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Teen prodigy to Traffic and beyond: The rollercoaster career of Steve Winwood

The ever-restless Steve Winwood looks back over a glittering career and reveals his unexpected new direction

In his 2007 memoir, Eric Clapton vividly recalls hearing Steve Winwood for the first time. The guitarist was in the early flush of his career playing in The Yardbirds when he encountered the Spencer Davis Group in clubland in 1963. Winwood, SDG’s precocious singer/organist, may have been just 15 but, Clapton notes: “If you closed your eyes you would swear it was Ray Charles. Musically he was like an old man in a boy’s skin.”

Bob Dylan was gripped by a Spencer Davis Group gig three years later, midway through his UK tour. Afterwards, as seen on the Eat The Document film, an open-mouthed Dylan asks of Davis: “How’d he learn to sing like that?” To which Davis, appearing lost for an answer, merely replies: “Well, since the day we found him.”

Steve Winwood always seemed fully formed from the start. He was still in his teens when he quit the Spencer Davis Group and formed Traffic in 1967, leaving behind a trail of huge-selling hits, among them Keep On Running, Gimme Some Lovin’ and the somewhat ironically titled I’m A Man.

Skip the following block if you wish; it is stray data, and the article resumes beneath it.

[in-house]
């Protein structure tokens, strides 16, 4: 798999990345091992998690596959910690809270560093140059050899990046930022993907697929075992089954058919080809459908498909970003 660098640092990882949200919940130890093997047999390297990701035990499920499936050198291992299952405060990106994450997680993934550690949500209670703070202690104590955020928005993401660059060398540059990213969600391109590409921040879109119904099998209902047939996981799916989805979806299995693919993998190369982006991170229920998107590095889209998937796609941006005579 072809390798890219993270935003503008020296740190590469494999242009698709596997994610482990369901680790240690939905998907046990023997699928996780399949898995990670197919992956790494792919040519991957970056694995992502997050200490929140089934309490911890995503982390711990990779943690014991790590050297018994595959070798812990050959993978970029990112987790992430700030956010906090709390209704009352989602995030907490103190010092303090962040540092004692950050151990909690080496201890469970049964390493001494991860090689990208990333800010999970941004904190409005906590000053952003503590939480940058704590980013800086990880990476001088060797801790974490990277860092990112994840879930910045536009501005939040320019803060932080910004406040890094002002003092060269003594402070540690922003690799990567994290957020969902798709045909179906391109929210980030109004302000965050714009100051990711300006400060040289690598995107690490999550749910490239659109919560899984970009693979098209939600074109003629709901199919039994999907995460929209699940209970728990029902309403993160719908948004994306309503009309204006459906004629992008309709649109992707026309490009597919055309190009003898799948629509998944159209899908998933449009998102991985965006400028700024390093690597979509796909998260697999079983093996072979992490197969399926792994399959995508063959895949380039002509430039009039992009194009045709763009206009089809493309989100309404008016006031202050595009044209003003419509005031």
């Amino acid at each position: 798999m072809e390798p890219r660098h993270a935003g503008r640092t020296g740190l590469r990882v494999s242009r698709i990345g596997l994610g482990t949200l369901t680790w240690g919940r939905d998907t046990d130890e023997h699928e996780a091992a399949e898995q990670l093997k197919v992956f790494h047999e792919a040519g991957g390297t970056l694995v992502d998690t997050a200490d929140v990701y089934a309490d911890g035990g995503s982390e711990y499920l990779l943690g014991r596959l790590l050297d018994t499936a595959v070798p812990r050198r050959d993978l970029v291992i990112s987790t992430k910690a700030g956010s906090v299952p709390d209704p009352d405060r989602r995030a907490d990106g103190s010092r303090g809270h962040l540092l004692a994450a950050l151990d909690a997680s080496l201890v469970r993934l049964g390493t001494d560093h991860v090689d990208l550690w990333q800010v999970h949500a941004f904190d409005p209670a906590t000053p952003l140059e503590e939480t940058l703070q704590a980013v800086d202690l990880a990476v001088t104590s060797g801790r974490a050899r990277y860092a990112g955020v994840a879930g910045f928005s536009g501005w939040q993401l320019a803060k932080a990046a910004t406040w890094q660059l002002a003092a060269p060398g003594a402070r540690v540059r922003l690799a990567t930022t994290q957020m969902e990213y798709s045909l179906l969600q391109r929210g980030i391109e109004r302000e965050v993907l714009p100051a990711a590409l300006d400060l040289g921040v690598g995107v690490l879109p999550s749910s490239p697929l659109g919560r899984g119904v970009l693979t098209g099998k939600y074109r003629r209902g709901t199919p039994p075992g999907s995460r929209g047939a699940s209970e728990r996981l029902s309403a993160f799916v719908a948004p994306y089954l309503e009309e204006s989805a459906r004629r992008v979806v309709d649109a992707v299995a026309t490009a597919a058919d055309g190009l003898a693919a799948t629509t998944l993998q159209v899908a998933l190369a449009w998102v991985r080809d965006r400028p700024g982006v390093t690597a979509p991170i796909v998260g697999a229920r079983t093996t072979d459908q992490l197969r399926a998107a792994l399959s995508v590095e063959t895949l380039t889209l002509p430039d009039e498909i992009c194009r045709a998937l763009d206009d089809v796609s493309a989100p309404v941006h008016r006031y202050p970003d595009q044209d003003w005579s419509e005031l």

At 21 he was in Blind Faith, the band that came to embody the late-60s ideal of the mercurial supergroup. Winwood was so much in demand as a musical ally – helping out Jimi Hendrix, Lou Reed, George Harrison, Leon Russell, Muddy Waters, Joe Cocker and Howlin’ Wolf, to name but a few – that he was an industry veteran by the time he finally got around to a solo career in the latter half of the 70s.

“I came into music from a slightly different direction than some of my contemporaries,” he tells Classic Rock today. “I started off playing with my dad, learning thirties and forties dance music and American classics, which wasn’t particularly easy stuff. And I was a chorister in the High Anglican church. That music got under my skin somehow. Then along came skiffle and early rock’n’roll and Buddy Holly. And later on came Ray Charles, who introduced me to this crossover from bebop and jazz into rock and R&B. I was so engrossed with learning all these different kinds of music, and trying to play them all, that being on stage was just part of it. It didn’t occur to me that there was anything I should shy away from.”

If there’s one prime directive in all of Winwood’s work, it’s an inclusive approach to music making; there’s very little that’s off limits to his imagination. “With Traffic we made a conscious decision that we would try to incorporate a lot more elements – folk, jazz, ethnic music and even bits of classical music and different forms,” he explains. “I’d probably say that I’ve been trying to do that ever since.”

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